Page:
I Count Ermengol, son of the late Count Borrell and the late Countess Ledgarda, swear that from this hour and hereafter to the last day of days, that Bishop Sal·la, son of the late Isarn and the late Ranló,a and I have nominated one Ermengol by this scripture, by this oath, namely, that I shall undertake to give the bishopric of the county of Urgell to Ermengol son of Viscount Bernat and of Viscountess Guisla. I Count Ermengol shall undertake to give [it] to that Ermengol, son of Bernat, and I shall perform his investiture. And from this hour in future I the above-written Count Ermengol, will not keep that Ermengol, the above-written son of Viscount Bernat, from that bishopric of Holy Mary at the See at Vic which is in Urgell.b And if Bishop Sal·la shall wish to ordain this above-written nephew Ermengol in his lifetime, I Count Ermengol as written above will be a helper to him in ordaining that Ermengol, the above-written son of Bernat, without any deception of this Ermengol, if Bishop Sal·la or his brother Bernat or any of the kinsmen or the friends of that Ermengol, the cleric named above, shall undertake to give me 100 pesas, or the value in pesetas, or a pledge of 200 pesas through another 60 pesas that they shall give me after the death of the above-written Bishop Sal·la, half of it in the first half of the year and the other in the other. And if Bishop Sal·la shall not have ordained this Ermengol his nephew in the lifetime of Bishop Sal·la, and I Count Ermengol be yet living, and that Ermengol, the above-written son of Bernat, be living, I that above-written Count Ermengol shall perform the ordination of the above-written cleric Ermengol,c if I be able, if the above-written cleric Ermengol shall wish to give me, or his kinsmen or his friends shall wish to give to me and shall have given those pesas or those pesetas or that pledge written above. And I the above-written Count Ermengol shall offer no disturbance to the above-said cleric Ermengol over his ordination to that bishopric of Urgell, not I nor any man nor any woman either by my counsel or by my stay. And I the above-written Count Ermengol shall be a helper to that Ermengol, the above-written son of Guisla, to hold and have the bishopric of Urgell just as Sal·la holds it today, against all men or women who should wish or attempt to attack him, without any deception of the above-written cleric Ermengol after the death of the above-written Bishop Sal·la or in his days, if Bishop Sal·la shall defer the episcopate to him, or give to him anything or that bishopric, if Ermengol the son of Viscount Bernat brother of Sal·la, and son of Viscountess Guisla, daughter of the late Sunifred of Lluçà,d shall wish to perform homage and fidelity to me on a dedicated altar, or on relics, and he should do [this] so that I Count Ermengol can have faith in his fidelity.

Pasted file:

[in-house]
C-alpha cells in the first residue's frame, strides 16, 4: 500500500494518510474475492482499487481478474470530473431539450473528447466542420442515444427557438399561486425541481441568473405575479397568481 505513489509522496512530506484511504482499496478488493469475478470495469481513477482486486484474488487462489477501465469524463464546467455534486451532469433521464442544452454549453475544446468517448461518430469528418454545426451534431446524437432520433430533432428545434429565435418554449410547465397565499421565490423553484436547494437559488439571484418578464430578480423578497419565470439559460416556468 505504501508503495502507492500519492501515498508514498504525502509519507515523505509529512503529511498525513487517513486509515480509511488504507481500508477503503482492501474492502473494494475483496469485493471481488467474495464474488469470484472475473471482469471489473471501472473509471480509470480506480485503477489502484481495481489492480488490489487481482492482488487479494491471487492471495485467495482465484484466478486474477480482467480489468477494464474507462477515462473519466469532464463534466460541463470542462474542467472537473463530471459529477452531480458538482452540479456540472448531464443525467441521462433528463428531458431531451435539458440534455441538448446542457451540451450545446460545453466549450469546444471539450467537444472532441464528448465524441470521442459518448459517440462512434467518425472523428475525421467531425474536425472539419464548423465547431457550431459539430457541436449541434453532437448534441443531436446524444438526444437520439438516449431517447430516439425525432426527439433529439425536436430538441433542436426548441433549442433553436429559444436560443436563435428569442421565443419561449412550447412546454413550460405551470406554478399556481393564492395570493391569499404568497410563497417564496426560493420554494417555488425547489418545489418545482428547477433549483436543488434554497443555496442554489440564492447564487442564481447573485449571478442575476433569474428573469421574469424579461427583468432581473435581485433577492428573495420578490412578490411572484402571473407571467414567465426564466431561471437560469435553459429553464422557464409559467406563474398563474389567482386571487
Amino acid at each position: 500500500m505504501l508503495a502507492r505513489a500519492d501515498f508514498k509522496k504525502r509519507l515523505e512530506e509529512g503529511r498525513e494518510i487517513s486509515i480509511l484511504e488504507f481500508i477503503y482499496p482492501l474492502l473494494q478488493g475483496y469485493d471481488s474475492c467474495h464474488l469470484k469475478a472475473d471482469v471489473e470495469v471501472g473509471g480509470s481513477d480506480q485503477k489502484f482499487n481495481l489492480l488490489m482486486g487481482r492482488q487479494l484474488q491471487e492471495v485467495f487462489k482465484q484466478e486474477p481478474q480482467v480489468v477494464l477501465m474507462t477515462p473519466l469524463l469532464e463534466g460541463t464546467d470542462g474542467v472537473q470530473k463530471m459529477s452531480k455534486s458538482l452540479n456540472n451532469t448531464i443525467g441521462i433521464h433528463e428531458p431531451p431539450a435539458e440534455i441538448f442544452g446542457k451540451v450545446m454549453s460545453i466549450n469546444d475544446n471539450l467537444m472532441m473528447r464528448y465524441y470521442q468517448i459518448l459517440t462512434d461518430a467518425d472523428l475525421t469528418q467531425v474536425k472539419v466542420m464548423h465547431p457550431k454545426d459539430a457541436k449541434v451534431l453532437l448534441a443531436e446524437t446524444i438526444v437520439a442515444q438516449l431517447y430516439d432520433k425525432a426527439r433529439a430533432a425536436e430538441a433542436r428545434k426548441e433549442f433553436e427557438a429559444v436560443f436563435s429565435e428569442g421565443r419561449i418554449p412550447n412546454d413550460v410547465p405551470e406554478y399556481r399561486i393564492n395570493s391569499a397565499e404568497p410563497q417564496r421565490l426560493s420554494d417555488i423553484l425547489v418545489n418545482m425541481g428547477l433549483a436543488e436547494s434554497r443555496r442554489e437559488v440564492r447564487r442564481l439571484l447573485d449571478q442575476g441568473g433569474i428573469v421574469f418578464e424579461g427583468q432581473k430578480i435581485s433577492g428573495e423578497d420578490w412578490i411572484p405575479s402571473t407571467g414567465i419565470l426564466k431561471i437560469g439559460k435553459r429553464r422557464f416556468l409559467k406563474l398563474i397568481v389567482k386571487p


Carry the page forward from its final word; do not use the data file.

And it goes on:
And that’s all there is, no signatures, no witnesses, but there seems no reason to doubt it per se because of Ermengol’s later reputation (see below), unless his viscount brother’s offspring got really literary when contesting their grandmother’s will with him I suppose (which they had to do). Unless that be the case, however, when they talk about lay investiture and simony and so on, this is what they mean. Here is a real example.1 This kind of deal was being cut in many places. Note especially, if you care to, the following things:

  1. The form of document they are using here is a convenientia, an agreement, and it is basically a feudal one; that ‘without any deception’ riff is straight out of feudal pacts of the era and because of that is almost one of the first phrases we have in written Catalan, ‘sin engany’, though this document is entirely Latin. And, in that form, we would not expect signatures, witnesses or indeed a date, as the text is apparently more part of the act than a record for the future. Yes, it’s arguable, but it has been argued and certainly this is what such oaths look like except for the Latinity.2
  2. Sal·la is already Count Ermengol’s sworn vassal (and yes, we are allowed to use that word in this context dammit), but ironically, his son, Ermengol II, would eventually swear fidelity to Bishop Ermengol…3